An Overview of Community Property and Its Implications under California Laws
Emergencies are some of the leading economic and financial constraints driving up the rates of bankruptcies in the US. However, family issues such as divorce cases account for a significant number of bankruptcy cases filed in the country. Different states have within their civil structures laws and guidelines to drive divorce proceedings when bankruptcy is involved.
In California, unlike other states, federal bankruptcy laws are not incorporated in the civil codes. Thus one would not be able to apply for bankruptcy in the state using the federal regulations. Instead, they would have to tailor their plans to match the permissible terms as per the state rules.
When it comes to bankruptcy filing due to domestic issues such as divorce, the California state laws permit spouses to file for bankruptcy either individually or jointly.
Thus if one is to opt to file for bankruptcy separately, the couple’s property would be protected as though it were joint, effectively preventing the action of creditors against such property. However, this would mean that the spouse would not be allowed to file for the same on their part.
The benefit of this arrangement is that such a development would not affect your spouse’s credit reports in any manner as it would your own.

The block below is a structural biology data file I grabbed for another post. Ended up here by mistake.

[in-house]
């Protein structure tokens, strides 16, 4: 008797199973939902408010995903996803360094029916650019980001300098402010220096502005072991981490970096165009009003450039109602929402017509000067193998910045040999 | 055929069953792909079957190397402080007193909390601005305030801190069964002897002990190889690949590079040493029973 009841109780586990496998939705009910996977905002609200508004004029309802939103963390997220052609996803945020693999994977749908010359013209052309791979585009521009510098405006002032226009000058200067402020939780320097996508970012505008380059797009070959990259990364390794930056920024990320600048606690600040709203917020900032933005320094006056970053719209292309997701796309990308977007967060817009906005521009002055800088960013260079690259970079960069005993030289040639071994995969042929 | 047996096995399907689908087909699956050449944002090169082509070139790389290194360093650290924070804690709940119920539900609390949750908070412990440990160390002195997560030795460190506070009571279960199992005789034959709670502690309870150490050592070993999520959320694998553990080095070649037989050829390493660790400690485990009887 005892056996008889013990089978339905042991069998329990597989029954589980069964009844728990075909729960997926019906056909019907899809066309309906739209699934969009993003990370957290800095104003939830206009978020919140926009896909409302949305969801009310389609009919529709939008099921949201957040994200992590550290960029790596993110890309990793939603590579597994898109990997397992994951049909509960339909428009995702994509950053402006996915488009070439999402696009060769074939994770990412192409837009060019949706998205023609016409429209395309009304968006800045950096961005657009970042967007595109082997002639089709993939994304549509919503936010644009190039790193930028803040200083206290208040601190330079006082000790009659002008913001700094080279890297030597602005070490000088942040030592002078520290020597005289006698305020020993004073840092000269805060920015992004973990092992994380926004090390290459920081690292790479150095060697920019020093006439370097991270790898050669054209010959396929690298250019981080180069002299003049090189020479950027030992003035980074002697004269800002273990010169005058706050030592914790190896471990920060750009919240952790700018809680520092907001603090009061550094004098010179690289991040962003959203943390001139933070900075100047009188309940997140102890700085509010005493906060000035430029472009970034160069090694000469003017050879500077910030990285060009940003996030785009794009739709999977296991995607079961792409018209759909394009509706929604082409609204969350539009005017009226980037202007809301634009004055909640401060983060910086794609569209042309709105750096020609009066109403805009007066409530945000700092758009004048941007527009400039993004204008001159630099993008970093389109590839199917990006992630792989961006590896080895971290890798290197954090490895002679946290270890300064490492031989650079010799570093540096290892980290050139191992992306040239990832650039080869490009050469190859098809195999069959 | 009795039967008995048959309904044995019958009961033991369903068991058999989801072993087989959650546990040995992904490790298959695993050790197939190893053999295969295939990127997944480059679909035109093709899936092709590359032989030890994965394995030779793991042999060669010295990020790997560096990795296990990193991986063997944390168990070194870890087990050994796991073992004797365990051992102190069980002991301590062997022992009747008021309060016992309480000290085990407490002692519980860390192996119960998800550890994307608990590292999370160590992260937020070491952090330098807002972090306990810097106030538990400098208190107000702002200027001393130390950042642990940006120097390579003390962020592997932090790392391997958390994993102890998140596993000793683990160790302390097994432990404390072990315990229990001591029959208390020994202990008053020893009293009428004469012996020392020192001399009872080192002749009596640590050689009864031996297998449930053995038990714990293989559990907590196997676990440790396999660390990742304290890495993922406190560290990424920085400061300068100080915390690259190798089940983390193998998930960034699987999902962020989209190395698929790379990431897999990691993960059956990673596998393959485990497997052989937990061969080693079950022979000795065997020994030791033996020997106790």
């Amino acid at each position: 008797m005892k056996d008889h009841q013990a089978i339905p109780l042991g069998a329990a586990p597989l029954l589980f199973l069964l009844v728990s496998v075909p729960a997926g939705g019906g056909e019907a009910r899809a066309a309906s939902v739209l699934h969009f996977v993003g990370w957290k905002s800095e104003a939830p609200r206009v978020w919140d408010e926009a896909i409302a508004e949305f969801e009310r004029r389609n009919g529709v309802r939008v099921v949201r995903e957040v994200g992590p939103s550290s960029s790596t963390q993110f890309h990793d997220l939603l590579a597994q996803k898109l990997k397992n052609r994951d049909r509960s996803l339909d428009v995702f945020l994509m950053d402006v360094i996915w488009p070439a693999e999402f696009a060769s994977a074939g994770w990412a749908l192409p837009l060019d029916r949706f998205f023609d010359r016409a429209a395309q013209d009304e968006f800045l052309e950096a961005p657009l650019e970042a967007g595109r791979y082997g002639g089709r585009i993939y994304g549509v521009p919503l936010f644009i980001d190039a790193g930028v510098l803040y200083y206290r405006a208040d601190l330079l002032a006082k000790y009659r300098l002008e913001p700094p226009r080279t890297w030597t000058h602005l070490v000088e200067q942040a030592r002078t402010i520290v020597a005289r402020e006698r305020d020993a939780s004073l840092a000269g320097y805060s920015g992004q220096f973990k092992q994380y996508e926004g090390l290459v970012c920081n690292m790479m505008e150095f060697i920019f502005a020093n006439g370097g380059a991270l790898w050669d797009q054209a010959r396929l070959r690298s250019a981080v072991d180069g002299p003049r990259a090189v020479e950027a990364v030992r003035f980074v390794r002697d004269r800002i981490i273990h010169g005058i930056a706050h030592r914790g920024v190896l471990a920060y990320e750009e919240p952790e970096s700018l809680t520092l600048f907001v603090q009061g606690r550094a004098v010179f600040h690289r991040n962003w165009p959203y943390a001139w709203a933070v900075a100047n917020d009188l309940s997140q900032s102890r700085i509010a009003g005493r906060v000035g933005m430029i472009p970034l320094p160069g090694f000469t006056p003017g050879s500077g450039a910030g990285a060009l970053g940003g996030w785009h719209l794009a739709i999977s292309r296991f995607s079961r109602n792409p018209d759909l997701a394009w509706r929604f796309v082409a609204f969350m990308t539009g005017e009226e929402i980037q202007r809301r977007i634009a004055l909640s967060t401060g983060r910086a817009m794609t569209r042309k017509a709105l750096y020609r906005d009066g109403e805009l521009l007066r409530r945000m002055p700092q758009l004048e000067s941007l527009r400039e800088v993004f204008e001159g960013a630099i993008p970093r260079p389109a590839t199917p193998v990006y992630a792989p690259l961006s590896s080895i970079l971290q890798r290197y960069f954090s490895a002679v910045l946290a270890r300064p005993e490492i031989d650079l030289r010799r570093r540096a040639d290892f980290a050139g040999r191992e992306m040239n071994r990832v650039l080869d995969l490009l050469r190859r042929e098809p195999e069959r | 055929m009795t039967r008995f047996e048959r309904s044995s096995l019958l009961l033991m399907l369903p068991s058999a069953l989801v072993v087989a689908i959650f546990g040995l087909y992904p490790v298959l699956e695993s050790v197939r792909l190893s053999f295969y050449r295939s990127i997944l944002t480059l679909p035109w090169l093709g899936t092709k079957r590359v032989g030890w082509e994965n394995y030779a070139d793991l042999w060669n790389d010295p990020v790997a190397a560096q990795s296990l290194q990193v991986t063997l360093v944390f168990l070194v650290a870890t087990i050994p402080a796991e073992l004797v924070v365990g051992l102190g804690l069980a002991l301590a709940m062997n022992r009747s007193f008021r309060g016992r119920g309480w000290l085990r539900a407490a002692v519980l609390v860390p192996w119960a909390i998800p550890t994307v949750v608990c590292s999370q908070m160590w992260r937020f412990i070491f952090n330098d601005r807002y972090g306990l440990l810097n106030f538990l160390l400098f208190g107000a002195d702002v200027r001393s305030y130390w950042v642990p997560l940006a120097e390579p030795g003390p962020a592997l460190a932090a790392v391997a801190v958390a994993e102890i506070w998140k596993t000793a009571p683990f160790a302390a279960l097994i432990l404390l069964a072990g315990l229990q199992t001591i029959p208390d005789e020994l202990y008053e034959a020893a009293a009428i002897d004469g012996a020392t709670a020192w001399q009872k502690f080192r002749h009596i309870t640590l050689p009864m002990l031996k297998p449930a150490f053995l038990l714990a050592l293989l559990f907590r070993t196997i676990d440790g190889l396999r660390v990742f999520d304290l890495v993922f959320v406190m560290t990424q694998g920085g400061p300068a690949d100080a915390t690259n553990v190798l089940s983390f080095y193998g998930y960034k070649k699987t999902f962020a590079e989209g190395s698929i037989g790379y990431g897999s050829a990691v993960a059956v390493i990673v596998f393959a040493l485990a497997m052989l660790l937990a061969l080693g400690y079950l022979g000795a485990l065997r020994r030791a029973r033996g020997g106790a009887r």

Being a community property state, California laws recognize property acquired during the marriage as belonging to both partners. Such property thus would be known as being part of your bankruptcy estate regardless of who filed for the motion, thereby exempting much more wealth than would be possible in a common-law state.
Filing for bankruptcy separately, however, would mean that only the party initiating such a motion would get a discharge. The risk, therefore, is that the other non-filing spouse would lose the benefit of this arrangement in case you are to separate or if one dies.
Another limitation of this arrangement is that it would not protect the separate property of the non-filing spouse if they were also liable for the debt.
Though such laws regarding community property as in California serve to benefit both spouses without having to apply for bankruptcy jointly, the clause is subject to various limitations that have to be considered beforehand.
It would thus be advisable for a couple filing for bankruptcy due to divorce to look up other alternatives that would protect their individual property without affecting the interest of the other. Better still, it would be advisable that both parties understand the limits of such an undertaking under the California laws beforehand to avoid future inconveniences.